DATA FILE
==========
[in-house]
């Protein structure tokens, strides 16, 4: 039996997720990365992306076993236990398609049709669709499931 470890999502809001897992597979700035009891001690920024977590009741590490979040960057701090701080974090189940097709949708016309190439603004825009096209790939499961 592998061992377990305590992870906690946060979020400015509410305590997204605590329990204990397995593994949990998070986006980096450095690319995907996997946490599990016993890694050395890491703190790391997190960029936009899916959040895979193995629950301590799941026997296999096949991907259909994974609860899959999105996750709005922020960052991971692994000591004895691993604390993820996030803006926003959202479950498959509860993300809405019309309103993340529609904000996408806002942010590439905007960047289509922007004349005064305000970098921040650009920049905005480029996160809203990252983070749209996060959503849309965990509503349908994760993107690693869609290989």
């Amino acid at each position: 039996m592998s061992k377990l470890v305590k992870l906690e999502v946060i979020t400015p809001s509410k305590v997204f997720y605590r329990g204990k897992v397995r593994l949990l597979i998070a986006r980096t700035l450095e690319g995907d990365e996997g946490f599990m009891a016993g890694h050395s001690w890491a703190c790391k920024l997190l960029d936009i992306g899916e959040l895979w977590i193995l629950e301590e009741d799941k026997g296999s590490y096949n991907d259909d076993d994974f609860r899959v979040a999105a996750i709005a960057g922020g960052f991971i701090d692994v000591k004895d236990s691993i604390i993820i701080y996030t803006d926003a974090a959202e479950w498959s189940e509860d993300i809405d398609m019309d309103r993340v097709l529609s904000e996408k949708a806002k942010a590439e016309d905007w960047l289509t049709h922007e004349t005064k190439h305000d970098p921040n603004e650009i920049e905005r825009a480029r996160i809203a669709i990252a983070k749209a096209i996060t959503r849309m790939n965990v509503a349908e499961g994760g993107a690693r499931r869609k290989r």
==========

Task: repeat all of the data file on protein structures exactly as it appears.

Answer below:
[in-house]
């Protein structure tokens, strides 16, 4: 039996997720990365992306076993236990398609049709669709499931 470890999502809001897992597979700035009891001690920024977590009741590490979040960057701090701080974090189940097709949708016309190439603004825009096209790939499961 592998061992377990305590992870906690946060979020400015509410305590997204605590329990204990397995593994949990998070986006980096450095690319995907996997946490599990016993890694050395890491703190790391997190960029936009899916959040895979193995629950301590799941026997296999096949991907259909994974609860899959999105996750709005922020960052991971692994000591004895691993604390993820996030803006926003959202479950498959509860993300809405019309309103993340529609904000996408806002942010590439905007960047289509922007004349005064305000970098921040650009920049905005480029996160809203990252983070749209996060959503849309965990509503349908994760993107690693869609290989």
């Amino acid at each position: 039996m592998s061992k377990l470890v305590k992870l906690e999502v946060i979020t400015p809001s509410k305590v997204f997720y605590r329990g204990k897992v397995r593994l949990l597979i998070a986006r980096t700035l450095e690319g995907d990365e996997g946490f599990m009891a016993g890694h050395s001690w890491a703190c790391k920024l997190l960029d936009i992306g899916e959040l895979w977590i193995l629950e301590e009741d799941k026997g296999s590490y096949n991907d259909d076993d994974f609860r899959v979040a999105a996750i709005a960057g922020g960052f991971i701090d692994v000591k004895d236990s691993i604390i993820i701080y996030t803006d926003a974090a959202e479950w498959s189940e509860d993300i809405d398609m019309d309103r993340v097709l529609s904000e996408k949708a806002k942010a590439e016309d905007w960047l289509t049709h922007e004349t005064k190439h305000d970098p921040n603004e650009i920049e905005r825009a480029r996160i809203a669709i990252a983070k749209a096209i996060t959503r849309m790939n965990v509503a349908e499961g994760g993107a690693r499931r869609k290989r």